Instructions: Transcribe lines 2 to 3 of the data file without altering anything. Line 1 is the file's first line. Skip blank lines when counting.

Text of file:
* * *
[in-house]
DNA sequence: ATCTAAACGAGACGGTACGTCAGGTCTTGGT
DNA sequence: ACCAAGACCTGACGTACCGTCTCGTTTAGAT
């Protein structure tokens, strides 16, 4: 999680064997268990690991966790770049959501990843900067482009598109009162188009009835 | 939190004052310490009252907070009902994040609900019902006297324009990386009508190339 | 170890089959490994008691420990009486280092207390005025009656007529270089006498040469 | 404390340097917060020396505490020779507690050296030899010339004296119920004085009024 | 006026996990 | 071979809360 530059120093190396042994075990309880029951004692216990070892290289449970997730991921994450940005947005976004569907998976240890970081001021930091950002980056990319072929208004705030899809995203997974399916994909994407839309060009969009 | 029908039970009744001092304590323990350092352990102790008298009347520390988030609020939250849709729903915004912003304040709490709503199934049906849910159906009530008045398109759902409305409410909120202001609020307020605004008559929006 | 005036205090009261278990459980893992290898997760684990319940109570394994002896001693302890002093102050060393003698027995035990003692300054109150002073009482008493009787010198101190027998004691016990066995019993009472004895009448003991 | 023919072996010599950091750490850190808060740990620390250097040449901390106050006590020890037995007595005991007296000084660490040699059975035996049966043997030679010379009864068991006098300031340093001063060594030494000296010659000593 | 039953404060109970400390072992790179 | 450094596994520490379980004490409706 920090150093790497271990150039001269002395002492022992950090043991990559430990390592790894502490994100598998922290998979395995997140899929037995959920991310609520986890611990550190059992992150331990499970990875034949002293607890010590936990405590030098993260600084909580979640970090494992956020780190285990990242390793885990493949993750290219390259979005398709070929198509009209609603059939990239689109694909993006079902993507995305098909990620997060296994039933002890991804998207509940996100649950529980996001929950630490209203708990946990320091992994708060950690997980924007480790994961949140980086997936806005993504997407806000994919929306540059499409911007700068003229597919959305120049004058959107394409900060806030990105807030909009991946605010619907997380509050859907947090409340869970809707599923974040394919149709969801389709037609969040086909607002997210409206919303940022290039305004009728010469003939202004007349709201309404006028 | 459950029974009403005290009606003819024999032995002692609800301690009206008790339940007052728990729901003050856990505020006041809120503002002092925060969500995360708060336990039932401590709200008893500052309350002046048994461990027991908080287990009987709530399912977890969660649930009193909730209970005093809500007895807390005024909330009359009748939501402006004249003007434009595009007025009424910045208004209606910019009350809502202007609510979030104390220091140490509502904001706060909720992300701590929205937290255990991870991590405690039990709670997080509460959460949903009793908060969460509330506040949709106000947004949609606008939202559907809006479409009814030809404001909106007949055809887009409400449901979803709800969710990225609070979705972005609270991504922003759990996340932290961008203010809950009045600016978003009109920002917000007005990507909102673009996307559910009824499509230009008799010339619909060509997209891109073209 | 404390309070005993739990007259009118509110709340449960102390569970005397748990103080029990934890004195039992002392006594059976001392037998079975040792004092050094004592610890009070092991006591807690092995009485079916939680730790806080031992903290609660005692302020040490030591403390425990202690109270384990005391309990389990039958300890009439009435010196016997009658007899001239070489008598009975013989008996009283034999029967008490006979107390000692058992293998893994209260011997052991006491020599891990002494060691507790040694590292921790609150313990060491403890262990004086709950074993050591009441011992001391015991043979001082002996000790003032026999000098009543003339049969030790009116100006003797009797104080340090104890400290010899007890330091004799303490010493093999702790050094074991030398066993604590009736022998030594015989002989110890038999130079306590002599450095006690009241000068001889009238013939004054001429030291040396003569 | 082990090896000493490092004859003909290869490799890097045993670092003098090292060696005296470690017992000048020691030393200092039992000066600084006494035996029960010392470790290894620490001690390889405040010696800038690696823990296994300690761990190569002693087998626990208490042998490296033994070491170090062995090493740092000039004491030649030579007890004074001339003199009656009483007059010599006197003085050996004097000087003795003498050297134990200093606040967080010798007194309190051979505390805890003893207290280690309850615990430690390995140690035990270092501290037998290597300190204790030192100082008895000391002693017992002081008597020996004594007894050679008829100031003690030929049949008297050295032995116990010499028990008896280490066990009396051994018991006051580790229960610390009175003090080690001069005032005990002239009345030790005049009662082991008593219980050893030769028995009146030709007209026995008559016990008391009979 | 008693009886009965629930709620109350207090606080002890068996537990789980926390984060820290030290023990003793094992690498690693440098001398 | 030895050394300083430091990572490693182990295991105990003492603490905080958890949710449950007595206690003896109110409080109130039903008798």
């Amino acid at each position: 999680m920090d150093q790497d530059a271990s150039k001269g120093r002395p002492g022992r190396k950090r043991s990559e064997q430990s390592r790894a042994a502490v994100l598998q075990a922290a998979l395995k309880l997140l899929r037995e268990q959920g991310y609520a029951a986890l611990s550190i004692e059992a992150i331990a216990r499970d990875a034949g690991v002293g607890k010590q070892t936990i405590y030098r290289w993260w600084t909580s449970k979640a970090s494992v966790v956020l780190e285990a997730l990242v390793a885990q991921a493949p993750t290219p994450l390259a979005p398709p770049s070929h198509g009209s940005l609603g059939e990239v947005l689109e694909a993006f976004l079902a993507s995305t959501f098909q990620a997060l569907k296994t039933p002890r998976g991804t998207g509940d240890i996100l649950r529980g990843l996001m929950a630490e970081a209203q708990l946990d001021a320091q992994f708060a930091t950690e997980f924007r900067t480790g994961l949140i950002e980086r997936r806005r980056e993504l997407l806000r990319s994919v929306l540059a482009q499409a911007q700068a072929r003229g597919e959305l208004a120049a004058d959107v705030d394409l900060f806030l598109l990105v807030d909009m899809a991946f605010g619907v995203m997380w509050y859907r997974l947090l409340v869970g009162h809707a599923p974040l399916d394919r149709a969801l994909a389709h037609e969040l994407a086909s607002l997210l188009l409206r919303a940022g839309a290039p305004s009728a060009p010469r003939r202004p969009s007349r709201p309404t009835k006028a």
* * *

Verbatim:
DNA sequence: ATCTAAACGAGACGGTACGTCAGGTCTTGGT
DNA sequence: ACCAAGACCTGACGTACCGTCTCGTTTAGAT